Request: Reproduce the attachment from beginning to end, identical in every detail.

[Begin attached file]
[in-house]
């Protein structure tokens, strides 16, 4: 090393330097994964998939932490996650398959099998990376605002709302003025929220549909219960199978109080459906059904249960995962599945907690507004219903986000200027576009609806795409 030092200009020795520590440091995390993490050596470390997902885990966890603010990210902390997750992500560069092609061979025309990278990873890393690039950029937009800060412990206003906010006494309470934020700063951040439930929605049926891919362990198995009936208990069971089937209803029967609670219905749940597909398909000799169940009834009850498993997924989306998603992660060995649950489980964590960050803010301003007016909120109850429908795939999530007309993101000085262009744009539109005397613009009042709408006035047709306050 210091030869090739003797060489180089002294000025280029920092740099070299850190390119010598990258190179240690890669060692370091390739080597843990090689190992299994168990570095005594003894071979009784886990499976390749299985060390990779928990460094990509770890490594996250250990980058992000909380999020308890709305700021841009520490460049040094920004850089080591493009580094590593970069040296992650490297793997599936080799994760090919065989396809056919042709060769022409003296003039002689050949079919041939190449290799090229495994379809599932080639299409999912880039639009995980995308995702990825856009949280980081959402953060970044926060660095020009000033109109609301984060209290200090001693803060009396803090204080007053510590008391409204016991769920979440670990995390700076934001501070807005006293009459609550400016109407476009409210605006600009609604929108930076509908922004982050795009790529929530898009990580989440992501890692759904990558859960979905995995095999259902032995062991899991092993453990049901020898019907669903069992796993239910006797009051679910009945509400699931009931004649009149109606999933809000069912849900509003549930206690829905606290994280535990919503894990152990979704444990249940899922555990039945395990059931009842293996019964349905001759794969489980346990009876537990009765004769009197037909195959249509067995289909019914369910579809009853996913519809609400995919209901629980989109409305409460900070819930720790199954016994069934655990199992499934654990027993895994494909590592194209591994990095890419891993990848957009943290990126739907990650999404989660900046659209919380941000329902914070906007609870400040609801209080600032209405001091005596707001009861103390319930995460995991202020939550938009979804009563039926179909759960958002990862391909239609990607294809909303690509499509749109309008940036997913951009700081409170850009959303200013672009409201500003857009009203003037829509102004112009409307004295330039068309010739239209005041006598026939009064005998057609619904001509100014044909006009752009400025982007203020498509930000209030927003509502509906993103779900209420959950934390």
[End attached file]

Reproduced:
[in-house]
């Protein structure tokens, strides 16, 4: 090393330097994964998939932490996650398959099998990376605002709302003025929220549909219960199978109080459906059904249960995962599945907690507004219903986000200027576009609806795409 030092200009020795520590440091995390993490050596470390997902885990966890603010990210902390997750992500560069092609061979025309990278990873890393690039950029937009800060412990206003906010006494309470934020700063951040439930929605049926891919362990198995009936208990069971089937209803029967609670219905749940597909398909000799169940009834009850498993997924989306998603992660060995649950489980964590960050803010301003007016909120109850429908795939999530007309993101000085262009744009539109005397613009009042709408006035047709306050 210091030869090739003797060489180089002294000025280029920092740099070299850190390119010598990258190179240690890669060692370091390739080597843990090689190992299994168990570095005594003894071979009784886990499976390749299985060390990779928990460094990509770890490594996250250990980058992000909380999020308890709305700021841009520490460049040094920004850089080591493009580094590593970069040296992650490297793997599936080799994760090919065989396809056919042709060769022409003296003039002689050949079919041939190449290799090229495994379809599932080639299409999912880039639009995980995308995702990825856009949280980081959402953060970044926060660095020009000033109109609301984060209290200090001693803060009396803090204080007053510590008391409204016991769920979440670990995390700076934001501070807005006293009459609550400016109407476009409210605006600009609604929108930076509908922004982050795009790529929530898009990580989440992501890692759904990558859960979905995995095999259902032995062991899991092993453990049901020898019907669903069992796993239910006797009051679910009945509400699931009931004649009149109606999933809000069912849900509003549930206690829905606290994280535990919503894990152990979704444990249940899922555990039945395990059931009842293996019964349905001759794969489980346990009876537990009765004769009197037909195959249509067995289909019914369910579809009853996913519809609400995919209901629980989109409305409460900070819930720790199954016994069934655990199992499934654990027993895994494909590592194209591994990095890419891993990848957009943290990126739907990650999404989660900046659209919380941000329902914070906007609870400040609801209080600032209405001091005596707001009861103390319930995460995991202020939550938009979804009563039926179909759960958002990862391909239609990607294809909303690509499509749109309008940036997913951009700081409170850009959303200013672009409201500003857009009203003037829509102004112009409307004295330039068309010739239209005041006598026939009064005998057609619904001509100014044909006009752009400025982007203020498509930000209030927003509502509906993103779900209420959950934390």